Though it’s on the northernmost border of Washington Heights, an area itself in the northernmost reaches of the borough—I tell people I live in “upstate” Manhattan—West 181st Street is the neighborhood’s busiest thoroughfare. It’s where most local residents, including myself, grab their coffee, shop for groceries, and get their teeth cleaned. But it’s also a collection of bellwether blocks—11 to be exact—signaling the future of Washington Heights and nearby nabes as gentrification pushes ever upward.
Though recent changes have made for some casualties here (particularly the former Coliseum cinema), West 181st Street remains a lively blend of old-timers and newcomers showcasing Washington Heights’s roots and future. You’ll often find me walking up- and downhill for these neighborhood gems—not to mention that priceless perspective of the George Washington Bridge from the crosstown street’s highest elevation.
Opened in 2017, the rustic, industrial Uptown Garrison is one of the most successful examples of the neighborhood’s transition. It runs as both a daytime café and nighttime pizzeria, so you can nibble on mushroom omelet sandwiches in the morning and return for the Margherita pies and kale calzones come evening. Personally speaking, you can find me working at the bar in the middle of the day with a Mason jar of cold brew at least once a week.
Hudson View Restaurant
Greasy spoons are becoming more of a rarity in today’s dining culture, but this hilltop diner has persevered for the past two decades thanks to the undying devotion of its customers. Dishes are no-frills and service is minimal, but everything delivered to your table is damn satisfying. Come hungry for brunch, since it’s one of the most underrated, best values in Washington Heights—an order of challah French toast, maple syrup, plump sausages, a mimosa, and iced coffee runs for under $20.
Moscow on the Hudson
One of the city’s sole Russian markets outside of Brooklyn caters to Washington Heights’s tight-knit Eastern European community. The boutique-size shop has all the essentials, whether you’re prepping for the Shabbat or stocking up for a special occasion. Caviar tins, bottles of kvass and Baltika beer, and hard-to-find loose-leaf teas fill tightly curated shelves; long kielbasa tubes, thick napoleon cake slices, and smoked fish galore are proudly presented behind the counter; and owner-made cabbage salad and sweet blinis are chilling in the fridge. Its sizable collection of Russian candies is also excellent, especially for any emergency midday pick-me-ups.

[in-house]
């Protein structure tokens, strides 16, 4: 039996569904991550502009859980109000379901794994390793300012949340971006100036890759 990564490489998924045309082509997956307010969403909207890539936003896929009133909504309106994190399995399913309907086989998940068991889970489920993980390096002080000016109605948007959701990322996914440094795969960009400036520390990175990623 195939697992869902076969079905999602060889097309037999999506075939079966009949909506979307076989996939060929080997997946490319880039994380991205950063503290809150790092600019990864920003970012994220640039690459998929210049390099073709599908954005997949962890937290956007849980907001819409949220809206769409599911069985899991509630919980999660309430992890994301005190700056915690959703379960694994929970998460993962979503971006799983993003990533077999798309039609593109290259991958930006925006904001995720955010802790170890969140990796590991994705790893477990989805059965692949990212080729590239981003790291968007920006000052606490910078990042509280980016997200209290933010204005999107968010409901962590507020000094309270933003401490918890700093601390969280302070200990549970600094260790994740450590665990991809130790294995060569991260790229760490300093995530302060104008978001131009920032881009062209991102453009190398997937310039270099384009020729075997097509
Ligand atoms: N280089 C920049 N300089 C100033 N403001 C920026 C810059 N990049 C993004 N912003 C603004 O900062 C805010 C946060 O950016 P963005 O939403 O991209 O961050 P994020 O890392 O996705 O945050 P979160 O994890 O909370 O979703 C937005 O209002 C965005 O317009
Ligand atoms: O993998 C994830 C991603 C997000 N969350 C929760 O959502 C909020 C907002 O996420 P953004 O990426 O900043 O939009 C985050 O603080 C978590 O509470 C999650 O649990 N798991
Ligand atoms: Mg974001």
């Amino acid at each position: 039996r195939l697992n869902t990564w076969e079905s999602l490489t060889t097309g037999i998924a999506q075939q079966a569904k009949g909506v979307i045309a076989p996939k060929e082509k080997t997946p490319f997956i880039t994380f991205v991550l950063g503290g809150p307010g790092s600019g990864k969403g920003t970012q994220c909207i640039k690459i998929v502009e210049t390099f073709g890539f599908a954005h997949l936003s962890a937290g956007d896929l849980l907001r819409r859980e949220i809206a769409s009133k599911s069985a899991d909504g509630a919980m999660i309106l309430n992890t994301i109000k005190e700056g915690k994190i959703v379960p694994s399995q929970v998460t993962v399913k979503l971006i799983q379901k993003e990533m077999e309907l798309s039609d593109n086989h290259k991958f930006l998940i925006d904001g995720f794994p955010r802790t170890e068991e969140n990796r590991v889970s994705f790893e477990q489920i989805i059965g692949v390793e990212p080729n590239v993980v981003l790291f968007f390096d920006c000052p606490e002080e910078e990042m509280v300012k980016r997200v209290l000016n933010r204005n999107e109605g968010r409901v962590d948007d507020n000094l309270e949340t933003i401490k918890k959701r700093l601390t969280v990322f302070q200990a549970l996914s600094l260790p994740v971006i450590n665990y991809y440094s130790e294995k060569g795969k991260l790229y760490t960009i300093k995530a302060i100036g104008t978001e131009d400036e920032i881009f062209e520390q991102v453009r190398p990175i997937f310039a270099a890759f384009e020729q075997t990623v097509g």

Bet you didn’t know there was a second dog café that opened in the borough. The area’s puppy population mingles in this sleek coffee shop/boutique filled with touches straight out of SoHo—Nordic leather seating, plant life hanging overhead, and, of course, Fido-focused paintings mounted on the walls. While they’re nibbling on Asian-inspired pastries, the humans also pamper their pets with local designer Mikki Onda’s couture-inspired outfits and meaty dog treats from Bronx-based Little L’s. If you’re like me, though, you are spending your time here acting as a puparazzo.
Just a few steps away from all the Bark-ing is this mainstay celebrating Washington Heights’s Irish-immigrant roots. Residing on the corner of Cabrini Boulevard since 2011, the family-friendly tavern whips up hearty Irish dishes (bangers, shepherd’s pie, fish-and-chips) and modern New American fare (seasonal farmers’ market plates, a towering grilled cheese). And no other place in the nabe knows how to pour a Guinness quite like Le Cheile does. Go for a pint and some live music; it hosts Irish folk bands, jazz trios, open-mic nights, and show-tune sing-alongs.
These 47 steps connect the bustling 181st Street with Hudson Heights’s Art Deco– and Tudor Revival–style co-ops and is the borough’s highest natural point. There are steeper climbs in the immediate region (like the 130-stepper on 187th and Fort Washington Avenue), but the ascension is still challenging. The gardens surrounding the Pinehurst Stairs are especially beautiful during the springtime, when perennials and treetops hit peak bloom, and they’ll be even more so when the Parks Department wraps up its redevelopment project in May.
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